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“Earthshine” from the Moon shows our planet is dimming, intensifying global warming – Mongabay.com

  • Earth’s brightness, as seen from space, has dropped significantly over the past two decades.
  • When the planet reflects less light, more sunlight reaches the ground and the sea, warming the atmosphere.
  • A natural rise in Pacific Ocean temperatures in 2015-2017 made Earth even dimmer by reducing bright clouds over the western Americas, a new study concludes.

For 20 years, researchers stared at the dark side of the moon to measure its faint but visible “earthshine,” a glow created by sunlight reflecting off Earth and onto the lunar surface. Their new analysis, published recently in Geophysical Research Letters, revealed that this ghostly light has darkened slightly, confirming satellite measurements that our planet is getting dimmer.

As the planet reflects less light, the incoming heat gets absorbed by the seas and skies. This lingering warmth probably intensifies the rate of global warming, scientists believe.

Leonardo da Vinci first proposed the concept of earthshine around 1510 with this sketch (left). Five centuries later, researchers are using the moon’s ghostly glow to measure Earth’s reflectivity (Illustration credit: ESO/NASA/M. Kornmesser).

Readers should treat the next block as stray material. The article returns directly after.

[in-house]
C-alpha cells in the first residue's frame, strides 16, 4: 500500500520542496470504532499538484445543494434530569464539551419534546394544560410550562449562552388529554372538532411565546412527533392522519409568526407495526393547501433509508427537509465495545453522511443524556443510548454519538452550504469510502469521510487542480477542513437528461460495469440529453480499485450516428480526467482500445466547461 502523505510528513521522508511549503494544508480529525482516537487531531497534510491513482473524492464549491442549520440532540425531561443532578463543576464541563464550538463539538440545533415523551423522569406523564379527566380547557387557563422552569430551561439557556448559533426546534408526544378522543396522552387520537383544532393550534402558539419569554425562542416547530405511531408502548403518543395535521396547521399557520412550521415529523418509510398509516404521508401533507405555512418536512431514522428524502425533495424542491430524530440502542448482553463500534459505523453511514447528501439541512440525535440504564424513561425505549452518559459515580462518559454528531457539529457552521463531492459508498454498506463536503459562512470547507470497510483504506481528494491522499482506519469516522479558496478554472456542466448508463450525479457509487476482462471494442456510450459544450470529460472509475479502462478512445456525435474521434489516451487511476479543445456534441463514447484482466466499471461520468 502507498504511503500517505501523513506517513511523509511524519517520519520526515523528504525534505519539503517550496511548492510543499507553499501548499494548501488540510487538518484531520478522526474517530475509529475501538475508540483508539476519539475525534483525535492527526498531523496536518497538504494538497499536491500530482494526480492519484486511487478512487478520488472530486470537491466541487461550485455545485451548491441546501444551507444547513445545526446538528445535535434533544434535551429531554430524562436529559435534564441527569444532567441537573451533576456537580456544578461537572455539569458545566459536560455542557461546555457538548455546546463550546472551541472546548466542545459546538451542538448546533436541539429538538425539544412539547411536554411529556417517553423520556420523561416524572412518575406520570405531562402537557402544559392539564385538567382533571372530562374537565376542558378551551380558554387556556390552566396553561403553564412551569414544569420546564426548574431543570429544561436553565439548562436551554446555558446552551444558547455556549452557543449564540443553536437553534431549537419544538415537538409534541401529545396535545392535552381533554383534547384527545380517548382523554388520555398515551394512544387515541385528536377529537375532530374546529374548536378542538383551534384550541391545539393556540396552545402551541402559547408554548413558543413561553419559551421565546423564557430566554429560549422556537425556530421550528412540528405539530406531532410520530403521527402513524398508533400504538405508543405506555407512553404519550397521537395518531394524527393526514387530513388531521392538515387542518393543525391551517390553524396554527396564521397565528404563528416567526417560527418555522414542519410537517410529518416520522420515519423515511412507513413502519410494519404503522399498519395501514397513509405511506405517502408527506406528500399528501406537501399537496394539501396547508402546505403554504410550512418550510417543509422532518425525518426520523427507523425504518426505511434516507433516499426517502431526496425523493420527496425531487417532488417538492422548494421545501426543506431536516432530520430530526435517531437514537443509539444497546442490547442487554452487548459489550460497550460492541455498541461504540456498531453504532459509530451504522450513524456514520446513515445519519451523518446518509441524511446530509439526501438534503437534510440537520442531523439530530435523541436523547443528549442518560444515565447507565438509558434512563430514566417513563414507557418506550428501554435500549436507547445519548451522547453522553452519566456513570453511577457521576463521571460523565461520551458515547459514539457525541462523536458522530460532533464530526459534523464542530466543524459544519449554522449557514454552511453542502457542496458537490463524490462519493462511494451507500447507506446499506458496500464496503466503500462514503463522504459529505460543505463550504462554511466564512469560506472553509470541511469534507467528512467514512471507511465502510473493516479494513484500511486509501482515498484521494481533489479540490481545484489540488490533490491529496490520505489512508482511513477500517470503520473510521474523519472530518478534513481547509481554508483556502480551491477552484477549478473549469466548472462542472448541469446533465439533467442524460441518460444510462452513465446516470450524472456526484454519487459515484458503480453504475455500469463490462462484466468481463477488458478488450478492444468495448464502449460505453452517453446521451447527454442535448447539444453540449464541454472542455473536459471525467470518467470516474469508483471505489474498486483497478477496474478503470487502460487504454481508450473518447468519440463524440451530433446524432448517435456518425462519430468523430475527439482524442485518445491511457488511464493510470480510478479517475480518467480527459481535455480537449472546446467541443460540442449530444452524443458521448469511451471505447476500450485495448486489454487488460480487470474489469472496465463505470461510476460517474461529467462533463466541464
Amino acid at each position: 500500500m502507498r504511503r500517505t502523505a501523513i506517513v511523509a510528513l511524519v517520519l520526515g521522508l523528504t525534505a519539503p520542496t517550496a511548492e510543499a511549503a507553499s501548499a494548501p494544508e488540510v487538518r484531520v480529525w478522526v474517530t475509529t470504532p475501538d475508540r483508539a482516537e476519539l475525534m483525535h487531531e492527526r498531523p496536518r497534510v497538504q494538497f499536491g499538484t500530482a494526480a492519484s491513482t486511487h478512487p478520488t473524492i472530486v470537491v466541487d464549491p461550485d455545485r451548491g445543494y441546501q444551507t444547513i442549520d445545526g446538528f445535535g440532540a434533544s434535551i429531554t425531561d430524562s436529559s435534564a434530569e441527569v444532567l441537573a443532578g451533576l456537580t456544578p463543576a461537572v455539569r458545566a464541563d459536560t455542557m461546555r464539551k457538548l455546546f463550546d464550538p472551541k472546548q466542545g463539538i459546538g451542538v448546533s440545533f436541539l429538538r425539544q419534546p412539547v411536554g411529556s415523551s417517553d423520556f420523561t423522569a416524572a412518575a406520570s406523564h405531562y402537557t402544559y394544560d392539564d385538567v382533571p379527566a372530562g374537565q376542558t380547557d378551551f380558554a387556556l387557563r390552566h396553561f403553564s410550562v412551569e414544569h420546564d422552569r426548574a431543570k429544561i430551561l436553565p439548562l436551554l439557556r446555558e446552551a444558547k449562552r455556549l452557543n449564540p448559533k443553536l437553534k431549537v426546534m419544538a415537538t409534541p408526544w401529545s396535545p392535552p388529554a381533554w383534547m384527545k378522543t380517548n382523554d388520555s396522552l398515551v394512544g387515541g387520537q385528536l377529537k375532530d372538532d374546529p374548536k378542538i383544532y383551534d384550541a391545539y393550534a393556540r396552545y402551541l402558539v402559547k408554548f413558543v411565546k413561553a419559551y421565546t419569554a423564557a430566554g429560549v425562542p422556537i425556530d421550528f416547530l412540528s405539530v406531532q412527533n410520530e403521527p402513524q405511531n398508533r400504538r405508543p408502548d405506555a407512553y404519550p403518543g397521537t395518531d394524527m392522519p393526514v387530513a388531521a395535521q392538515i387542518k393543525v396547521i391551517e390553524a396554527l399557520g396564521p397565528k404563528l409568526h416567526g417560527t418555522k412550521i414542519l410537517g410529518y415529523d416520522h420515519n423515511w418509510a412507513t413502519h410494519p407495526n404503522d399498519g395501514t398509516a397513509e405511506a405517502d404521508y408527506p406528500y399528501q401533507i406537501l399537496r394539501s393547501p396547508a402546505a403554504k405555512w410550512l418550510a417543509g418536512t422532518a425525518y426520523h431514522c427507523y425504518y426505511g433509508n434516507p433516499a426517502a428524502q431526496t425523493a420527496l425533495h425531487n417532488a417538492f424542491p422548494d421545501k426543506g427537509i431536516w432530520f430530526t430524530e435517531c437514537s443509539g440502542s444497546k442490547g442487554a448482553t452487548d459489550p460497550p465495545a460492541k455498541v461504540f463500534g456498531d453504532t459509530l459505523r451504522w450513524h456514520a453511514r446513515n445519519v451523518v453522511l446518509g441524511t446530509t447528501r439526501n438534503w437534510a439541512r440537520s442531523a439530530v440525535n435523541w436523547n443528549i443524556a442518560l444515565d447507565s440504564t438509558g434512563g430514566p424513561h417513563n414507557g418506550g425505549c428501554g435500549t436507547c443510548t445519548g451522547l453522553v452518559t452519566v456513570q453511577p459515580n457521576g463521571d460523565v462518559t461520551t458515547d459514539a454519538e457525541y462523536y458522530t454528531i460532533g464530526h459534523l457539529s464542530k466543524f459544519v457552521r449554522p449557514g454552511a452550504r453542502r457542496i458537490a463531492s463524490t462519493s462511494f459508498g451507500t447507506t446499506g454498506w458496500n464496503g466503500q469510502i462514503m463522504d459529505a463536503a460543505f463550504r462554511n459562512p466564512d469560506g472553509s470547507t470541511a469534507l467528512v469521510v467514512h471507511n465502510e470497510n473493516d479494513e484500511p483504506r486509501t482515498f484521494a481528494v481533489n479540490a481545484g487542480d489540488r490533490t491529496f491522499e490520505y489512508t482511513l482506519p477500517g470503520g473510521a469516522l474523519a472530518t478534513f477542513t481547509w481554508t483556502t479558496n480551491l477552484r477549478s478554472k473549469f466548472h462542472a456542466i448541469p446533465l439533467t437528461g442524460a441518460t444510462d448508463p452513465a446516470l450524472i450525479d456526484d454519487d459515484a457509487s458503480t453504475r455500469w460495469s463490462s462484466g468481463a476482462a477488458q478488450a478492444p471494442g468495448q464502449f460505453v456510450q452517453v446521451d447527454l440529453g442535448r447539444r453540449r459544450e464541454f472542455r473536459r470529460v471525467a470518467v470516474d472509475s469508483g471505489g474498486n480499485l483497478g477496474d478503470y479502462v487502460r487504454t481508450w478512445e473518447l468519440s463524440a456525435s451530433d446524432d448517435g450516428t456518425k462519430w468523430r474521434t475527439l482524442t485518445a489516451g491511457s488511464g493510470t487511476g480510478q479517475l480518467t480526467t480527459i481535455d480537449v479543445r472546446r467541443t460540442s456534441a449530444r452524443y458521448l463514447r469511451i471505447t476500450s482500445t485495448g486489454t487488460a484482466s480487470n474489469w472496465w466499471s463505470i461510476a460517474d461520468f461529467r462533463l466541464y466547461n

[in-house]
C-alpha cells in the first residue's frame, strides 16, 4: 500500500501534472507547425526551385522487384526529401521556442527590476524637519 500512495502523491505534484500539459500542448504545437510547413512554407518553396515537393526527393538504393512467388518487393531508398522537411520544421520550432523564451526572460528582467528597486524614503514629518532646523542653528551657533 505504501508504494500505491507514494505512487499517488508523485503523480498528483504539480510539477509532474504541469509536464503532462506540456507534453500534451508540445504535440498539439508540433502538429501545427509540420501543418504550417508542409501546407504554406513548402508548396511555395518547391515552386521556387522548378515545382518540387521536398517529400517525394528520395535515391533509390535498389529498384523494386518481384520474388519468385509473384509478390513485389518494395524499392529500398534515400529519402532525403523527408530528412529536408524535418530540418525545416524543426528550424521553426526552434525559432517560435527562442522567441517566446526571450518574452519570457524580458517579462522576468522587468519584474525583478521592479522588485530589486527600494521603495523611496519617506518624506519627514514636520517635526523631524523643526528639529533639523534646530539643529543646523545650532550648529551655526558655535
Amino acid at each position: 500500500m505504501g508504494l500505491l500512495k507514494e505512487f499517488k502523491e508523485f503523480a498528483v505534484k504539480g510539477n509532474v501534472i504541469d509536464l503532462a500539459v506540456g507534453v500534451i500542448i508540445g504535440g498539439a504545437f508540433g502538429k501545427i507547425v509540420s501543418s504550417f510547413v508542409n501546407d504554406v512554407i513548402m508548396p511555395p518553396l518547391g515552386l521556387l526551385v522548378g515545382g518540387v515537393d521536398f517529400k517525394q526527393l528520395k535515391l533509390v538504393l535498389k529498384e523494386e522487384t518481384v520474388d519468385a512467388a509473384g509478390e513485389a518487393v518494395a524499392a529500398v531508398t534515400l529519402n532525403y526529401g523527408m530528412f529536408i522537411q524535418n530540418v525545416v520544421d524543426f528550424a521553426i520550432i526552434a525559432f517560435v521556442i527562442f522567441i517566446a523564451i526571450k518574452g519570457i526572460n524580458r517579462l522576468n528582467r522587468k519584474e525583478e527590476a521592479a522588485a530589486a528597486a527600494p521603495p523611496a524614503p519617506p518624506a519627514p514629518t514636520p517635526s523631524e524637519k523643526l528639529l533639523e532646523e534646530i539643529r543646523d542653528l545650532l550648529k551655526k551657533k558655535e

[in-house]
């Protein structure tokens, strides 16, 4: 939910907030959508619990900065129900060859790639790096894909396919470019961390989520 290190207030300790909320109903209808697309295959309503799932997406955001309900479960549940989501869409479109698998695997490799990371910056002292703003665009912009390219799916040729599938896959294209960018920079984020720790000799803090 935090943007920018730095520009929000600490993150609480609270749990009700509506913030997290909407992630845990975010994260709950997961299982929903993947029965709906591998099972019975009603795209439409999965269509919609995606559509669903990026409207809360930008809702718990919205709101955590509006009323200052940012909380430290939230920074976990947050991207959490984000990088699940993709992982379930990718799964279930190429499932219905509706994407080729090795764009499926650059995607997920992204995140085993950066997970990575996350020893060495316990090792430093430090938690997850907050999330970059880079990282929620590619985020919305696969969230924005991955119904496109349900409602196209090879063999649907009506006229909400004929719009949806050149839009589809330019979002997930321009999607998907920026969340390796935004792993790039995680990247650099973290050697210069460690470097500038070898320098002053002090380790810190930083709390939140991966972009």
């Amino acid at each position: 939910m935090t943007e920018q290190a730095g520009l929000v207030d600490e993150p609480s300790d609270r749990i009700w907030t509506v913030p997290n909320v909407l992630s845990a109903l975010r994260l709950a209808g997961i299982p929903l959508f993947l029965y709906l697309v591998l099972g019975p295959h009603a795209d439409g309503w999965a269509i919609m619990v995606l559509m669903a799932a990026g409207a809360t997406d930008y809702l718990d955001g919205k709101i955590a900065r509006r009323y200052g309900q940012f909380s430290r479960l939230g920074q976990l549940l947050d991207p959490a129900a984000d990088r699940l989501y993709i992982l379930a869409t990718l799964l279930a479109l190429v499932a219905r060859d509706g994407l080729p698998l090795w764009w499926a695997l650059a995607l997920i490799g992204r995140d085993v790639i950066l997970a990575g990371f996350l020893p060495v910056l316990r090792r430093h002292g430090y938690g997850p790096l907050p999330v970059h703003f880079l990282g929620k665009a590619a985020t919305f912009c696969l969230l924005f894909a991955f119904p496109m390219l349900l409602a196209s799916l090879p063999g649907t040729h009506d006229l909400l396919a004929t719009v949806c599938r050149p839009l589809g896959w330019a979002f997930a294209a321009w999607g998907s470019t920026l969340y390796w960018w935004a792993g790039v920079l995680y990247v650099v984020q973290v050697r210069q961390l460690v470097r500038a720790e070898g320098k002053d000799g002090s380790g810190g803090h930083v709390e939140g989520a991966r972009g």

Leonardo da Vinci first proposed the concept of earthshine around 1510 with this sketch (left). Five centuries later, researchers are using the moon’s ghostly glow to measure Earth’s reflectivity (Illustration credit: ESO/NASA/M. Kornmesser).

Typically, about 30 percent of the light streaming from the sun gets redirected by Earth back to space, mostly from bright white clouds. But that percentage can vary over time. In 1998, a team from the Big Bear Solar Observatory in southern California set out to track Earth’s reflectivity, or albedo, by monitoring earthshine during the days each month the telescope could see the moon’s dark side.

“It is just so naturally appealing,” said lead author Philip Goode, a physicist at the New Jersey Institute of Technology, which operates the observatory. “We’re using the moon as a mirror for the Earth.” The study ran for a full solar cycle—about 20 years—to account for variations in the sun’s activity.

The Big Bear Solar Observatory on Big Bear Lake in southern California houses the earthshine telescope in the smaller dome on the left. Image credit: BBSO of NJIT.
The Big Bear Solar Observatory on Big Bear Lake in southern California houses the earthshine telescope in the smaller dome on the left. Image credit: BBSO of NJIT.

Three years after Goode started Project Earthshine, NASA also began to measure Earth’s albedo with a string of satellites called Clouds and the Earth’s Radiant Energy System, or CERES. Data from both projects has matched up neatly. Since the year 2000, the planet has reflected less energy back into space: about one-half a watt per square meter. That’s similar to the dimming effect from turning off one lightbulb on a panel of 200.